The Pentagon says it won’t be making more weapons, and it won\’t make any more missiles, as part of an agreement with Russia

WASHINGTON — The Pentagon said Wednesday it will not be making any more weapons of mass destruction or advanced cruise missiles for its new $500 billion defense spending plan, but will continue to buy a limited number of long-range missile defense systems.

The Pentagon and Russian Defense Minister Sergei Shoigu announced their agreement on Wednesday after months of talks, with the first of the new systems to be delivered in 2021.

The Pentagon has said that if Russia’s new systems are deployed on American and allied aircraft carriers and warships, the United States will be able to use its nuclear arsenal to defend against an attack by Iran and its allies.

But that option has not been part of the $500-billion Defense Department plan, which is a major defense program.

Under the pact, the Pentagon will buy the new Russian systems in 2021 for about $2.2 billion each.

The plan calls for the Pentagon to buy at least $3.5 billion in medium-range ballistic missiles and possibly another $5 billion for ballistic missile defense batteries.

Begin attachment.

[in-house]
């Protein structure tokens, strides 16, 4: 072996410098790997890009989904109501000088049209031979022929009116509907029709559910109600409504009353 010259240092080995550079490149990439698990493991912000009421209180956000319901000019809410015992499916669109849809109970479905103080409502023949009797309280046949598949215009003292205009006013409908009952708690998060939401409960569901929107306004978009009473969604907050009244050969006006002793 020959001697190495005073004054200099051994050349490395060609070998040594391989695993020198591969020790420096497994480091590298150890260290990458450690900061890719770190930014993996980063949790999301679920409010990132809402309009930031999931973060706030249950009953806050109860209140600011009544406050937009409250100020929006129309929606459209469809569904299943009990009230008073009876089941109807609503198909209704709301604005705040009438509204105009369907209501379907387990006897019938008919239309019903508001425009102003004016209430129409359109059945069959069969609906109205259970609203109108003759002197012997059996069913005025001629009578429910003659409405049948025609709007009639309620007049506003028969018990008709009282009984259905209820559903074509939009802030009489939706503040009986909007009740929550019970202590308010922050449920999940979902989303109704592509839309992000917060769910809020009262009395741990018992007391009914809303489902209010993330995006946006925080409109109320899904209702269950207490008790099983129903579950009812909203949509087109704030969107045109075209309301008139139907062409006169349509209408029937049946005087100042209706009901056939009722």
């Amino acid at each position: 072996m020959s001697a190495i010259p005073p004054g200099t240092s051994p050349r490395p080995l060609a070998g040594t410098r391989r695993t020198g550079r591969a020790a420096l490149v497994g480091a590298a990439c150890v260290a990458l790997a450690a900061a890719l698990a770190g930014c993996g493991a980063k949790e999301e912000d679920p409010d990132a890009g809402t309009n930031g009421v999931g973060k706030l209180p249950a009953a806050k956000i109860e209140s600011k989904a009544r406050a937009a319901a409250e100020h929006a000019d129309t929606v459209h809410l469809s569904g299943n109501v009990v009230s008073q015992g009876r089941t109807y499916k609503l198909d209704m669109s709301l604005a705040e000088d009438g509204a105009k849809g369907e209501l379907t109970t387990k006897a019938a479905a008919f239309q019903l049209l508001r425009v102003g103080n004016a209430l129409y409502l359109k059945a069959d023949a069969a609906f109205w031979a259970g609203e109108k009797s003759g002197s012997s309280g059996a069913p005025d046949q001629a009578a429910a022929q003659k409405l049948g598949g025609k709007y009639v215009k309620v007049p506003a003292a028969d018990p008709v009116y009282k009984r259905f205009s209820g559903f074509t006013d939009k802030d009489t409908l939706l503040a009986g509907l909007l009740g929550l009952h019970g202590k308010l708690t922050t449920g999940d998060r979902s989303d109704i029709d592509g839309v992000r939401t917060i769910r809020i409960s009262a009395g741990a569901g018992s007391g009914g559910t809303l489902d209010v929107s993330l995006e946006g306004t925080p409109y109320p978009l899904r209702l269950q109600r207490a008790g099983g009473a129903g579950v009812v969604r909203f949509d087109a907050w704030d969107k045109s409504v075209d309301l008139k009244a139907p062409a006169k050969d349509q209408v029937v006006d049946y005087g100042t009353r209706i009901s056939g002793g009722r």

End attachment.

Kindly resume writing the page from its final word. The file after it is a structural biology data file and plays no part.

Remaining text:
The deal with Russia was reached on the eve of the 10th anniversary of the September 11, 2001, terrorist attacks, and is aimed at bolstering the U.S. and its NATO allies against a resurgent Iran, which has pursued nuclear weapons and ballistic missile technology.

“The United States and Russia are working together to increase our security capabilities and to address some of the challenges that confront us in the 21st century,” Defense Secretary Ash Carter said at a news conference.

“This agreement will help protect our interests and our allies, and the defense budget will be better able to do so.”

The agreement with Russian officials comes as tensions between the United Kingdom and Russia have escalated in recent weeks.

Britain announced Wednesday it would cancel plans to send a naval warship to join a Russian naval exercise in the Black Sea, saying it will send only a few ships to the exercises.

Russia said it would send only about 200 sailors to the drill.

Meanwhile, the U-boat threat to the Baltic states has grown, and in recent days the U.-S.

naval command said a Russian submarine has been detected off the coast of Estonia, and a Russian warship was detected off Sweden.

The Russian Navy has warned that it will respond to any U.s. or NATO ships entering its waters.

In recent weeks, U.N. Secretary-General Antonio Guterres has called for a cease-fire in the conflict in Ukraine, which he says is a violation of the 1991 Budapest Memorandum, which calls for a de-escalation of the conflict.